Article Text

other Versions

PDF

Mixed methods
The majority of nurses first experience death in or before their first year of practice, and the experience can provoke feelings of helplessness, guilt and ongoing distress
  1. John Costello
  1. School of Nursing, Midwifery and Social Work, University of Manchester, Manchester, UK
  1. Correspondence to: John Costello
    School of Nursing, Midwifery and Social Work, University of Manchester, University Place Oxford Road, Manchester M13 9PL, UK; John.Costello{at}manchester.ac.uk

Statistics from Altmetric.com

Commentary on: Kent B, Anderson NE, Owens RG. Nurses’ early experiences with patient death: the results of an on-line survey of Registered Nurses in New Zealand. Int J Nurs Stud 2012;49:1255–65.

Implications for practice and research

  • The study draws attention to the issue of patient death and its impact on staff well-being, moral and mental health, calling for these areas to be taken more seriously.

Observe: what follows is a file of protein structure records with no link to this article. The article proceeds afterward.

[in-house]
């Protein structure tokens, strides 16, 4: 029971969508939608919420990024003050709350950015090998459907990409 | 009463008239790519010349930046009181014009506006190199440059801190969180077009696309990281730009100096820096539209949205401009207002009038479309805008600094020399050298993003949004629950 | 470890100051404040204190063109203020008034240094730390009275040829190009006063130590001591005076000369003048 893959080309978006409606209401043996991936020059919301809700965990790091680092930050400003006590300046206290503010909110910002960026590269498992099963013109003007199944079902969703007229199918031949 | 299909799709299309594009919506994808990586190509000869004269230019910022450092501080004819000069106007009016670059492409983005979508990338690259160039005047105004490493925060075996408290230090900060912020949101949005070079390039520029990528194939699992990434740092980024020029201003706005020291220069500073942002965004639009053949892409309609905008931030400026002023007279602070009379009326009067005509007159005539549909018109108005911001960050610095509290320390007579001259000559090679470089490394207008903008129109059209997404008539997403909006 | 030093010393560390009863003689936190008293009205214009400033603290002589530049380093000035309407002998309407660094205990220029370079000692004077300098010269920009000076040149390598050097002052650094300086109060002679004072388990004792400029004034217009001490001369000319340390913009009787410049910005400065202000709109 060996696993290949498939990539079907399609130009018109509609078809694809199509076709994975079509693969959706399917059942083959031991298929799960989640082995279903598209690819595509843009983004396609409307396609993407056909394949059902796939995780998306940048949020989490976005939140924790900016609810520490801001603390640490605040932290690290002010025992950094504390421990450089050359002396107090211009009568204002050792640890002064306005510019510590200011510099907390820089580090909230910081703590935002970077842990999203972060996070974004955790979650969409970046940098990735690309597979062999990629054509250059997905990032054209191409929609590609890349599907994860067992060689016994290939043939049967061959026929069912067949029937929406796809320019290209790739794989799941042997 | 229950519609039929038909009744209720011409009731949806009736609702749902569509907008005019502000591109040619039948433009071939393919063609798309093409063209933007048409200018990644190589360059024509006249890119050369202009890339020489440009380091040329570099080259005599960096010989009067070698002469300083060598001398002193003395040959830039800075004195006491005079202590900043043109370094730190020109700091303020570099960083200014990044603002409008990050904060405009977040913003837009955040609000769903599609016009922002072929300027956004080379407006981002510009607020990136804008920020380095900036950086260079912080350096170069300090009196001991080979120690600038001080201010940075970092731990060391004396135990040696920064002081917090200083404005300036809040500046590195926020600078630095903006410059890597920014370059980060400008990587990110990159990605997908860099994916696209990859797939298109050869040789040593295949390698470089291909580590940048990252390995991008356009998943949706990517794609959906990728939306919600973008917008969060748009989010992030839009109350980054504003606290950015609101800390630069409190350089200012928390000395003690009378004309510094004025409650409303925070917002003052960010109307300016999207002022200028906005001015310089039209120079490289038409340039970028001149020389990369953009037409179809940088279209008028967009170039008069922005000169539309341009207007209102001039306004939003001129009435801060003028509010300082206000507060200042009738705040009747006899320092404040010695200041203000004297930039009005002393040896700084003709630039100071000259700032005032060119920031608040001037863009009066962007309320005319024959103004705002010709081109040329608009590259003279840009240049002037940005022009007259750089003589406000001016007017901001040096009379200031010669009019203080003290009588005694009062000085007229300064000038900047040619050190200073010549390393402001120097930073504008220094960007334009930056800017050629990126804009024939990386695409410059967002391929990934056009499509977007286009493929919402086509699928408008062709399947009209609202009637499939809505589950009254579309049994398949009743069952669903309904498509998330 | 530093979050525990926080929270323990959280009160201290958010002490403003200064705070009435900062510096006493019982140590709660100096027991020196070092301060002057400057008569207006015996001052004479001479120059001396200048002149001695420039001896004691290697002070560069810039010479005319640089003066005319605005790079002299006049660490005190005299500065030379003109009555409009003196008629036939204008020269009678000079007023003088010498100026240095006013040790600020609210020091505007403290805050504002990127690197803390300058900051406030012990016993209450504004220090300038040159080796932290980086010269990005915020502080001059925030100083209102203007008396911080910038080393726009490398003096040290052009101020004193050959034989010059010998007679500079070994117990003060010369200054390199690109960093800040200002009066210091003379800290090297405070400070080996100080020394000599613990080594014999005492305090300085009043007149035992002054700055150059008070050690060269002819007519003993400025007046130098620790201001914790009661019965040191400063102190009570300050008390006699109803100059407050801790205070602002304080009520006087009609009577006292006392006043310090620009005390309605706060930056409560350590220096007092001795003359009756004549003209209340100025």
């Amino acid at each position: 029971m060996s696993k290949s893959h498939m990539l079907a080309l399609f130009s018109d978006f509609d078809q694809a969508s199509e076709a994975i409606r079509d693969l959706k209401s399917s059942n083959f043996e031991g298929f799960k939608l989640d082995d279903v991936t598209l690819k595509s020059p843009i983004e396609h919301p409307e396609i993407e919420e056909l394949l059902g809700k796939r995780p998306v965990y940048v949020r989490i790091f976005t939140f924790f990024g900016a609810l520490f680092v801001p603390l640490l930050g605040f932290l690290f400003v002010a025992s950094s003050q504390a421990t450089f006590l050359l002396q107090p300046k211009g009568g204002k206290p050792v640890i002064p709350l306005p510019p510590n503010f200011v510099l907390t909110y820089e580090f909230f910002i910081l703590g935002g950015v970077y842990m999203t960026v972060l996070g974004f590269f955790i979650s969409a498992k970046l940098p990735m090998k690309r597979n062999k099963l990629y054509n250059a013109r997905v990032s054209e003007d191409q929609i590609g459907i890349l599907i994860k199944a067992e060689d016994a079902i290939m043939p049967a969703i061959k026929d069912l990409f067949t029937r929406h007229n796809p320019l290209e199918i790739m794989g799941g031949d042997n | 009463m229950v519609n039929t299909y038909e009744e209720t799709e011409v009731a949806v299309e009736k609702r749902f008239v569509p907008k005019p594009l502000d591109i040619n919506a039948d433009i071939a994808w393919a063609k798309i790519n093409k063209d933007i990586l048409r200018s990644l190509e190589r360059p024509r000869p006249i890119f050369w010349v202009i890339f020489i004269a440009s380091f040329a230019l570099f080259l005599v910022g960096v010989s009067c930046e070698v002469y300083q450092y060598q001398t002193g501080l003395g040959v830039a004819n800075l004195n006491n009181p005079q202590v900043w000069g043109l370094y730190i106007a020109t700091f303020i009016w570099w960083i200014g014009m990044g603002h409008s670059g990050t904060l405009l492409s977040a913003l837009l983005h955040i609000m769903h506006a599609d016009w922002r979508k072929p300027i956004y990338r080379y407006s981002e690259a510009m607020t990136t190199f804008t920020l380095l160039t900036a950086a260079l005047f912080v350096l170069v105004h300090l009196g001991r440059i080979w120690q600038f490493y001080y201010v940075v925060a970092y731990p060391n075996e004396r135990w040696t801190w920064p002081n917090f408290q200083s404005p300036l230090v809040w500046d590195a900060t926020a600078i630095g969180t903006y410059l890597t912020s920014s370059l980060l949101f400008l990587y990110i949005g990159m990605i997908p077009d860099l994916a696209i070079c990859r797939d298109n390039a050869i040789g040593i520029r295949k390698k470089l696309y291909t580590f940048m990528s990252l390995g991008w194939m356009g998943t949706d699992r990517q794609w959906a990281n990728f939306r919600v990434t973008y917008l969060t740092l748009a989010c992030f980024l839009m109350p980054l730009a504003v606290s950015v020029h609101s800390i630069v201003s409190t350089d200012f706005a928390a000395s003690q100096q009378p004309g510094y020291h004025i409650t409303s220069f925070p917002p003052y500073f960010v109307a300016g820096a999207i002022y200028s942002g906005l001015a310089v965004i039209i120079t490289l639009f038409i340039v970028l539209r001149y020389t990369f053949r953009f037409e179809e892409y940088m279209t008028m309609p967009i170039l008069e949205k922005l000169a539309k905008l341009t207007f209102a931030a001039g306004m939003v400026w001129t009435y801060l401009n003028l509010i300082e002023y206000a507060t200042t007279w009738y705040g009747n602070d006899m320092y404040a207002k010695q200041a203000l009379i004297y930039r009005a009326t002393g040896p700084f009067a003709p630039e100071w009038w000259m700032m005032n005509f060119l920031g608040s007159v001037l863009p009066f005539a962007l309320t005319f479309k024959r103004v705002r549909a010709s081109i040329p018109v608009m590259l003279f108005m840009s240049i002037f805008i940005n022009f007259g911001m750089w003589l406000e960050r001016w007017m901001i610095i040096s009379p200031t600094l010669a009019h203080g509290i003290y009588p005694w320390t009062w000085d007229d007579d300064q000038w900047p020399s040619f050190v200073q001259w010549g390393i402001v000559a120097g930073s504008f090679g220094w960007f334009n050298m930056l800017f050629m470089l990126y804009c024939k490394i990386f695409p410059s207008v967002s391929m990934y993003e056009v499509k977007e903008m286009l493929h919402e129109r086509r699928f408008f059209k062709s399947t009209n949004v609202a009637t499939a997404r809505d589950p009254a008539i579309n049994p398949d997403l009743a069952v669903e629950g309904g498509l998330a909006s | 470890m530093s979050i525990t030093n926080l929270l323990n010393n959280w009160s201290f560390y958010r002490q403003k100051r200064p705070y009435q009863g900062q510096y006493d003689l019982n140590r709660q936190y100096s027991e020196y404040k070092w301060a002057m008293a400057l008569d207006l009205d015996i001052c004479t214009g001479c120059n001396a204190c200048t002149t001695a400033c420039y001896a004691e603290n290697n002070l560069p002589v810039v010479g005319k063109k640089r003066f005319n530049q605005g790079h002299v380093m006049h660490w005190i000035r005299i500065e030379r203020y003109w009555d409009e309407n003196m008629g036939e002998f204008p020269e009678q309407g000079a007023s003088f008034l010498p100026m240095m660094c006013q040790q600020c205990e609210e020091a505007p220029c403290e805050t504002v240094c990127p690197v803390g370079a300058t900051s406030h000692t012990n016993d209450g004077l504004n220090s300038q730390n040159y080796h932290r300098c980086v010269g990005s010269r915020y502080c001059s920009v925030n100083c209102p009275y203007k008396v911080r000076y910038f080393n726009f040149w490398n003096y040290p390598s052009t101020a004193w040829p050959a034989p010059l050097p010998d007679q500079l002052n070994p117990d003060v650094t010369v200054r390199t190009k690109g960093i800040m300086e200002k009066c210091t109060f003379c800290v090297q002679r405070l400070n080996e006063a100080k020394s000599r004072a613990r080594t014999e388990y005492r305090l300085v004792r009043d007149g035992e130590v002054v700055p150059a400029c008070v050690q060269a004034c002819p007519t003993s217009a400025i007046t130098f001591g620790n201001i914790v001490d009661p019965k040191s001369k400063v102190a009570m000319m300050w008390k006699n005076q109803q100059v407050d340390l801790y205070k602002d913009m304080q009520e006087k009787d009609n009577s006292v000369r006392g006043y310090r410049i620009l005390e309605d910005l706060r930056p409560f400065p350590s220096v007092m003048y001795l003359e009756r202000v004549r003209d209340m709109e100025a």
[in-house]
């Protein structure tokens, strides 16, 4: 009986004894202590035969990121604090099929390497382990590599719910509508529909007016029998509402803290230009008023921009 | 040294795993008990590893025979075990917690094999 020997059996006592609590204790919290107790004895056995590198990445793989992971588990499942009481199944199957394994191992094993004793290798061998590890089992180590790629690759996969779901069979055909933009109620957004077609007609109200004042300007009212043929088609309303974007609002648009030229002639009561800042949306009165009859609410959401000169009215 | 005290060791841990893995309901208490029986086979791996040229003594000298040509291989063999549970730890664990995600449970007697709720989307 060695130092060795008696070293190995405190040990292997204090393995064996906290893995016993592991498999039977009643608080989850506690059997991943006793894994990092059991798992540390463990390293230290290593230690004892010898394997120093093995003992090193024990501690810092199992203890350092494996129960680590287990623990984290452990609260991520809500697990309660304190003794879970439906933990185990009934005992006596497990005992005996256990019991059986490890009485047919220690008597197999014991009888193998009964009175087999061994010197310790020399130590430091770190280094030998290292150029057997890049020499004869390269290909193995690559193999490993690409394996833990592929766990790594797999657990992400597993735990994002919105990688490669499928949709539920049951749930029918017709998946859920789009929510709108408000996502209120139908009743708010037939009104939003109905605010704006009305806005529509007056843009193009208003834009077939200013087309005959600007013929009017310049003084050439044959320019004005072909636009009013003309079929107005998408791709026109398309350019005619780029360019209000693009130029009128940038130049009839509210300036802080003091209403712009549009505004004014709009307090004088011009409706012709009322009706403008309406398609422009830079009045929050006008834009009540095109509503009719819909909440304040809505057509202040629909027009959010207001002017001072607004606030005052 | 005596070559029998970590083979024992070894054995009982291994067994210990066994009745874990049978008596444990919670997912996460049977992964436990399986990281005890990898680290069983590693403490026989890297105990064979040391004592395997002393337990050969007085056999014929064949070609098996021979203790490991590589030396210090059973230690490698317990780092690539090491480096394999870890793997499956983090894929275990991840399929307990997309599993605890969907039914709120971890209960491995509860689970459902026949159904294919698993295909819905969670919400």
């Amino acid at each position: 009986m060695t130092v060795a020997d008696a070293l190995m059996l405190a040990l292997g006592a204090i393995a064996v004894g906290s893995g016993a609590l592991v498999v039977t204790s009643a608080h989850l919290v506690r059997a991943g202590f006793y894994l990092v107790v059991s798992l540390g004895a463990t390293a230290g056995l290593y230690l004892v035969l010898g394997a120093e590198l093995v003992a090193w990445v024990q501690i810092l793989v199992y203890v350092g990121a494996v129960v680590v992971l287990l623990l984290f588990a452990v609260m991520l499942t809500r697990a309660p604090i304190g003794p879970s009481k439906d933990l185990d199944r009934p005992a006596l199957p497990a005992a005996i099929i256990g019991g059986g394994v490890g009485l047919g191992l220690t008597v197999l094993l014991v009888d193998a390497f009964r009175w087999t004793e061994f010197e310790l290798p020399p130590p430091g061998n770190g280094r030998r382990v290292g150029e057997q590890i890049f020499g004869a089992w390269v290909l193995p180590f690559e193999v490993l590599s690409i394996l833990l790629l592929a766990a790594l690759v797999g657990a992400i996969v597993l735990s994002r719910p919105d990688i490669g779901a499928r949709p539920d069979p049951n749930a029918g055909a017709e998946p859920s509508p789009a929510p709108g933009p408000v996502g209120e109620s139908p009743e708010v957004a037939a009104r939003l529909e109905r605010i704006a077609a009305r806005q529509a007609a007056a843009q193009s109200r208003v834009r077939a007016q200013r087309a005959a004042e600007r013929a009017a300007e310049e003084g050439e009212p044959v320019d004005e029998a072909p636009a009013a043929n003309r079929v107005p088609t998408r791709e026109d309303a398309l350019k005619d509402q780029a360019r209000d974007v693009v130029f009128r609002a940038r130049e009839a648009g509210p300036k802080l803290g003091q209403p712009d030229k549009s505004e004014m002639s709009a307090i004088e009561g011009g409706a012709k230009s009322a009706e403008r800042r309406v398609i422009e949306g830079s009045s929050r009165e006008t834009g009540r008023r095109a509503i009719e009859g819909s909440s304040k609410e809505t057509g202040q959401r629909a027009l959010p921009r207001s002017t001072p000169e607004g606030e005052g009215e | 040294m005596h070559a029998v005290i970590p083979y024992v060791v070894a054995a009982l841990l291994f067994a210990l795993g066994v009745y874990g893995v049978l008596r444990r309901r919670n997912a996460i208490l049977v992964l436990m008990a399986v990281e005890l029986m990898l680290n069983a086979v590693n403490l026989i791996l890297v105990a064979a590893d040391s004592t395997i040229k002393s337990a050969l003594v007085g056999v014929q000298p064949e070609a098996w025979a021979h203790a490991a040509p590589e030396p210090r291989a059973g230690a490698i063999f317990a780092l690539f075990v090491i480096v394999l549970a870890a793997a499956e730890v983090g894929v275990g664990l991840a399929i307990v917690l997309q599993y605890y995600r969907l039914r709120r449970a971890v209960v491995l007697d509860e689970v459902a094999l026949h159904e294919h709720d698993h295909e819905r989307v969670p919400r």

• The findings highlight a need for undergraduate death education to focus on end-of-life care.

  • The study has implications for considering the positive impact death experiences can have on nurses.

  • There is a need to review resources for managing patient death and to evaluate the impact a patient's death can have on nurses providing end-of-life care, particularly for student nurses and newly qualified staff.

Context

This study focuses on the death of patients in acute care contexts, an area identified as a source …

View Full Text

Request permissions

If you wish to reuse any or all of this article please use the link below which will take you to the Copyright Clearance Center’s RightsLink service. You will be able to get a quick price and instant permission to reuse the content in many different ways.